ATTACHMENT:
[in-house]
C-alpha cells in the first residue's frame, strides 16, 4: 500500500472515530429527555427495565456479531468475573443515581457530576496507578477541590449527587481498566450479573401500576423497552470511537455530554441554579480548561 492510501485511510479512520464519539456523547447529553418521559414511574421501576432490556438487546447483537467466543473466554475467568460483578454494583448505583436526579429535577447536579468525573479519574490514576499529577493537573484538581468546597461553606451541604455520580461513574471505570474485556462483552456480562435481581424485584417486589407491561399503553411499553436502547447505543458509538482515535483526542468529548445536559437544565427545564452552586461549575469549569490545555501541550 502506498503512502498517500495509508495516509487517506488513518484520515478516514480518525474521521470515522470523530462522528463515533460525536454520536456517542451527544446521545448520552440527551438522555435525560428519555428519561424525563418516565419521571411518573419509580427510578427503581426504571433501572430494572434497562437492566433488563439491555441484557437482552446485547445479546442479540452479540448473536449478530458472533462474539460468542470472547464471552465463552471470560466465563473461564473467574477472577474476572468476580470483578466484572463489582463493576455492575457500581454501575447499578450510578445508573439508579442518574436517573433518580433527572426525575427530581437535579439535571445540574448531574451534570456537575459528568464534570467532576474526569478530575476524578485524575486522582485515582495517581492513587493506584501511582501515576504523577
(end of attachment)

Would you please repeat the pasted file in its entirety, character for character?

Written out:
[in-house]
C-alpha cells in the first residue's frame, strides 16, 4: 500500500472515530429527555427495565456479531468475573443515581457530576496507578477541590449527587481498566450479573401500576423497552470511537455530554441554579480548561 492510501485511510479512520464519539456523547447529553418521559414511574421501576432490556438487546447483537467466543473466554475467568460483578454494583448505583436526579429535577447536579468525573479519574490514576499529577493537573484538581468546597461553606451541604455520580461513574471505570474485556462483552456480562435481581424485584417486589407491561399503553411499553436502547447505543458509538482515535483526542468529548445536559437544565427545564452552586461549575469549569490545555501541550 502506498503512502498517500495509508495516509487517506488513518484520515478516514480518525474521521470515522470523530462522528463515533460525536454520536456517542451527544446521545448520552440527551438522555435525560428519555428519561424525563418516565419521571411518573419509580427510578427503581426504571433501572430494572434497562437492566433488563439491555441484557437482552446485547445479546442479540452479540448473536449478530458472533462474539460468542470472547464471552465463552471470560466465563473461564473467574477472577474476572468476580470483578466484572463489582463493576455492575457500581454501575447499578450510578445508573439508579442518574436517573433518580433527572426525575427530581437535579439535571445540574448531574451534570456537575459528568464534570467532576474526569478530575476524578485524575486522582485515582495517581492513587493506584501511582501515576504523577